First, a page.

In Cheshire, Connecticut, power of attorney is an arrangement in which one person (the principal) gives another (the attorney-in-fact) the ability to act on the principal's behalf in particular situations, and under particular conditions. Power of attorney might be granted for any number of reasons, but it is most commonly set up to allow the attorney-in-fact to make financial and medical decisions on the principal's behalf in the event that the principal becomes incapacitated.
If you are giving someone power of attorney, it's up to you to decide clearly what kind of decisions they will be able to make, and when they'll be able to make them. In any case, however, it's very important that you completely trust the person to whom you're granting this authority, since any power of attorney, even if it's very limited in scope, can be abused. Obviously, whatever type and amount of power you wish to give will depend on your intentions, as well as many external factors.
If you have a strong preference with respect to end-of-life care, but worry that you might be unable to express your wishes when the time comes, you may want to give a family member the legal authority to make such choices for you, if necessary. Of course, the power you grant them should be clearly limited to medical decisions, if that's all you want them to be able to decide. It should further clearly state that this power will not really vest until and unless you actually become incapacitated. For reasons that should be obvious, you should only give this power to a person you trust.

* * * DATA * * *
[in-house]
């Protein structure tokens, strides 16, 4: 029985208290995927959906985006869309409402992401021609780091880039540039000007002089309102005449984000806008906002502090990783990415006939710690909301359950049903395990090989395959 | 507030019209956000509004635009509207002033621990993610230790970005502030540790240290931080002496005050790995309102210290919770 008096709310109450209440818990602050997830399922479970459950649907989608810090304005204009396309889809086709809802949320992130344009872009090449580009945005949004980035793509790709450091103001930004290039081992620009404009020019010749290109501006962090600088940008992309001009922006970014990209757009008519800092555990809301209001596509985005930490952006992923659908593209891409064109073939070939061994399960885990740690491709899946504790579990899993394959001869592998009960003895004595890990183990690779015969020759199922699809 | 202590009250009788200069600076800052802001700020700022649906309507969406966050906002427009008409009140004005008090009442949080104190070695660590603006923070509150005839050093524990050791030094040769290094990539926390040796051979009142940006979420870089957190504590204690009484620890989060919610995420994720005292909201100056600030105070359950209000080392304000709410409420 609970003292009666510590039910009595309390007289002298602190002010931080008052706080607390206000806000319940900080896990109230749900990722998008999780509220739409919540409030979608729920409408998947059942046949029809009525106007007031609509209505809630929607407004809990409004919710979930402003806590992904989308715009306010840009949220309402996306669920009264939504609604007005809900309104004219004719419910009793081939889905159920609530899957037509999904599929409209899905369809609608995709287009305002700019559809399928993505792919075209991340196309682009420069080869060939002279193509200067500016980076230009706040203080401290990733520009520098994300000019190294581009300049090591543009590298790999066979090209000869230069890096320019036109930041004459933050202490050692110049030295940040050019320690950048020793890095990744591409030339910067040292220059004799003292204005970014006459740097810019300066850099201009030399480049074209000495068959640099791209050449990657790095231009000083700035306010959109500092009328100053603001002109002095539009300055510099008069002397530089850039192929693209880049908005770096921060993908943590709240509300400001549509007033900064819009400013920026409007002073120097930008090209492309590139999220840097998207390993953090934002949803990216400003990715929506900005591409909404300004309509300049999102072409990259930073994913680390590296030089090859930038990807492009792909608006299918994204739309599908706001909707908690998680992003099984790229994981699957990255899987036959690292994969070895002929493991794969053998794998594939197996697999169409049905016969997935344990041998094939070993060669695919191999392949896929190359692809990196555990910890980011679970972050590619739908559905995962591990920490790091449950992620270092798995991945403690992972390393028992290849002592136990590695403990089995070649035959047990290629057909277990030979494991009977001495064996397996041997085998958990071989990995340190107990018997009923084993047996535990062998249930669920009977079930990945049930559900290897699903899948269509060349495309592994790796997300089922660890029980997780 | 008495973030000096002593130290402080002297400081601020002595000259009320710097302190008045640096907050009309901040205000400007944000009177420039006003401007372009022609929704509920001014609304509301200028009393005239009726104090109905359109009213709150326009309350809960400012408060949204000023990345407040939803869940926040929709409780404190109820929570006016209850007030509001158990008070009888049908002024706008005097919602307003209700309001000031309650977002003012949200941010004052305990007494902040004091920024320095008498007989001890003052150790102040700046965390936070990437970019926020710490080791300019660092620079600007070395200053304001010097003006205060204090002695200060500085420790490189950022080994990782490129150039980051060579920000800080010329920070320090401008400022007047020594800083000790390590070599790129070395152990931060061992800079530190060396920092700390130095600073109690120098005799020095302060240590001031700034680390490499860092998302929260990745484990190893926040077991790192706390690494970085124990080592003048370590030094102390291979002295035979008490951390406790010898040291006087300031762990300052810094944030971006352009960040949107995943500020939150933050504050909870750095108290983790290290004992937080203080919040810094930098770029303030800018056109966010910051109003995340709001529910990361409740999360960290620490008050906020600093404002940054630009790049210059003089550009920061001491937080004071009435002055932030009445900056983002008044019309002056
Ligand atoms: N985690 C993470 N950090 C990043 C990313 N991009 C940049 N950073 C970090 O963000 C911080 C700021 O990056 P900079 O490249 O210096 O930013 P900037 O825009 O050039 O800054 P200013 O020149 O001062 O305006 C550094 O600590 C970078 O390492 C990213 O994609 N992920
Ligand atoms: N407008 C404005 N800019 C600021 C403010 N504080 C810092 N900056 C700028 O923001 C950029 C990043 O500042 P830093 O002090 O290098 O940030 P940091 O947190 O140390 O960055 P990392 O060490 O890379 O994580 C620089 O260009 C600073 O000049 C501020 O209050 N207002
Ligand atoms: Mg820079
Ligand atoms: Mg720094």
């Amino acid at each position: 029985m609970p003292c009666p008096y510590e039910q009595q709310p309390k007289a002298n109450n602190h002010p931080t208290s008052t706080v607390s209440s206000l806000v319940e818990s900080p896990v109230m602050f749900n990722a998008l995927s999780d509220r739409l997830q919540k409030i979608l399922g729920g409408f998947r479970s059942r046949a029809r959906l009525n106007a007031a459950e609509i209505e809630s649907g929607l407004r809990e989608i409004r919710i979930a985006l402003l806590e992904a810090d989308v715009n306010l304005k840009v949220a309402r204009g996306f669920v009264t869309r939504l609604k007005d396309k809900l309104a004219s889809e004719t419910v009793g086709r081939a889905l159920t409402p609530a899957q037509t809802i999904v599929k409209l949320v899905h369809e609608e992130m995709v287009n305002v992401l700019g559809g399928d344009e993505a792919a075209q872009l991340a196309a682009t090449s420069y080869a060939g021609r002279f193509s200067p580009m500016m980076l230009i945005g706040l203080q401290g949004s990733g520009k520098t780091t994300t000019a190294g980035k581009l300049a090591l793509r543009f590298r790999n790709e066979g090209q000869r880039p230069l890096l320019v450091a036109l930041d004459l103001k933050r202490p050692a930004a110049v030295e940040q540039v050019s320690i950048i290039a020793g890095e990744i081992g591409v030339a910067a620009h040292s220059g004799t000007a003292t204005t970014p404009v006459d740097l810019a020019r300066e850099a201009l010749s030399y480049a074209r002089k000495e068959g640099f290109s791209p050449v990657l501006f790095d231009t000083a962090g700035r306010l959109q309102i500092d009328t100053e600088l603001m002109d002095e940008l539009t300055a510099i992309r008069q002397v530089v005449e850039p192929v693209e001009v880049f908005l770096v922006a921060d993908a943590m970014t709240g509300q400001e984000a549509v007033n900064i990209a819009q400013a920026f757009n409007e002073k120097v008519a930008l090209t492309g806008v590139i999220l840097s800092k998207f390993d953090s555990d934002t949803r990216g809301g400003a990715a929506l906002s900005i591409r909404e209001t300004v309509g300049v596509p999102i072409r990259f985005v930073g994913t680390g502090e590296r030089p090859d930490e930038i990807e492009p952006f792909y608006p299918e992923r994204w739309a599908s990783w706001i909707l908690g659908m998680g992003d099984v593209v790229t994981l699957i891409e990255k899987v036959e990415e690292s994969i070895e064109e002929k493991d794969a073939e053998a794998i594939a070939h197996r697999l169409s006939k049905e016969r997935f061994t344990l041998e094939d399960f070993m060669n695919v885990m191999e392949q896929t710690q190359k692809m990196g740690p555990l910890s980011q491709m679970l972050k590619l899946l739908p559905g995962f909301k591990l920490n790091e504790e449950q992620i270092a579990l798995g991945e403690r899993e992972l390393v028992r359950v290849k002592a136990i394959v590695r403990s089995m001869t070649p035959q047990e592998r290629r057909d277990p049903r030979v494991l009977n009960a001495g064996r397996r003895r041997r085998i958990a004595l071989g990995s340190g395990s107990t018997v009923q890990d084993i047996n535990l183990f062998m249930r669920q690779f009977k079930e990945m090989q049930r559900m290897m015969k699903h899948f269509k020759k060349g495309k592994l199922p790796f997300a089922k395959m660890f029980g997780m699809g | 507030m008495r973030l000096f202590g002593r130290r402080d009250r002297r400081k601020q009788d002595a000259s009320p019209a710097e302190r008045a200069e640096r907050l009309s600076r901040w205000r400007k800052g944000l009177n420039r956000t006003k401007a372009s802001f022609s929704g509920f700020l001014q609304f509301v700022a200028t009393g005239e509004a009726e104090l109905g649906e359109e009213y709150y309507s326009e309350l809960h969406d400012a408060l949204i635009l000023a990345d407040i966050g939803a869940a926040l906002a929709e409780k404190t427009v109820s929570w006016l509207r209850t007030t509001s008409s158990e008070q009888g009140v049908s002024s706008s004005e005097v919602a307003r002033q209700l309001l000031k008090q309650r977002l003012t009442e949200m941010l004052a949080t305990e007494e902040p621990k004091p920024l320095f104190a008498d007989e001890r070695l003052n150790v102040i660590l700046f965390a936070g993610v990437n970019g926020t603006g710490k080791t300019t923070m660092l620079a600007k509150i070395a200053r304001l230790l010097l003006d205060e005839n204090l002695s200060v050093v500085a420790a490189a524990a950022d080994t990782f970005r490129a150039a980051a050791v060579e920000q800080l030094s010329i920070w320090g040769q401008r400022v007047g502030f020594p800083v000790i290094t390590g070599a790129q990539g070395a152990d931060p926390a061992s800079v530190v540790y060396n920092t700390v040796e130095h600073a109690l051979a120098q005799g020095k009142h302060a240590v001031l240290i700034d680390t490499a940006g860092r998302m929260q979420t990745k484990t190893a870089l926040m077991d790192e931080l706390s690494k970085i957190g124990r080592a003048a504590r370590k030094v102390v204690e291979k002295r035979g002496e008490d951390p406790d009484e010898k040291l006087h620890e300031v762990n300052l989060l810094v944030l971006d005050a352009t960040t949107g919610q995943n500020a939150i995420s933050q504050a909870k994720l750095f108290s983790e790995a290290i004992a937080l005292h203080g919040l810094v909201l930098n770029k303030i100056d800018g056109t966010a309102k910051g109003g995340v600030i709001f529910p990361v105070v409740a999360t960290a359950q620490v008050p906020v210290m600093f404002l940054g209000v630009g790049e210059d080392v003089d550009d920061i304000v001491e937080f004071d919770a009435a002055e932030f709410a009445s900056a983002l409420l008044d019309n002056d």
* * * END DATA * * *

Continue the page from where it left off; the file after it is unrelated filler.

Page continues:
In Cheshire, Connecticut, you can sometimes find pre-printed forms that let you easily draft a power-of-attorney agreement. However, if your situation is particularly complex, you should probably have a lawyer draft it for you, to ensure that the agreement is enforceable, or that there are no surprises.
Types of Power of Attorney Arrangements in Cheshire, Connecticut
Power of attorney in Cheshire, Connecticut takes 3 main forms. Which one is appropriate for you depends on your particular situation. They are:
1. Limited power of attorney - this is the most limited form of power of attorney. It lets the attorney-in-fact exercise his or her power once, and in only one instance (laid out by the principal, of course). This is commonly used in business deals, if it is not convenient for the actual party to a deal to be physically present for the signing of some documents, it can be done through an attorney-in-fact. You simply need to give them the authority to sign the paperwork on your behalf, and it will be just as binding as if you had signed the documents yourself.
2. Durable power of attorney - this gives the attorney in fact the power to make decisions on a general area of the principal's affairs (for example, the power to access the principal's assets to pay the principal's debts, or the power to make healthcare decisions on behalf of the principal). Unlike limited power of attorney, durable power of attorney does not expire unless the principal revokes it. This is useful, because it authorizes the attorney-in-fact to make important decisions for the principal if the principal becomes incapacitated.
3. Springing power of attorney - this is a lot like durable power of attorney, but it does not normally take effect immediately. Instead, the power vests on the occurrence of particular condition(s) laid out by the principal. The principal could make the condition anything he or she wants, permitting power of attorney to vest only if, say, a person flies to Saturn. Of course, these arrangements are normally not so outlandish. Normally the event that must take place is the principal becoming incapacitated. This permits the principal to make his or her own decisions while they're able, but also ensures that someone they trust will be able to carry out their wishes in the event that they become too sick or weak to express them.
Can a Cheshire, Connecticut Lawyer Help?
Setting up a power of attorney arrangement in Cheshire, Connecticut can be easy, but it can also be very convoluted. It just depends on what you're trying to do. However, if you are at all unsure about how to proceed, it would probably be a good idea to have an attorney draft the agreement for you.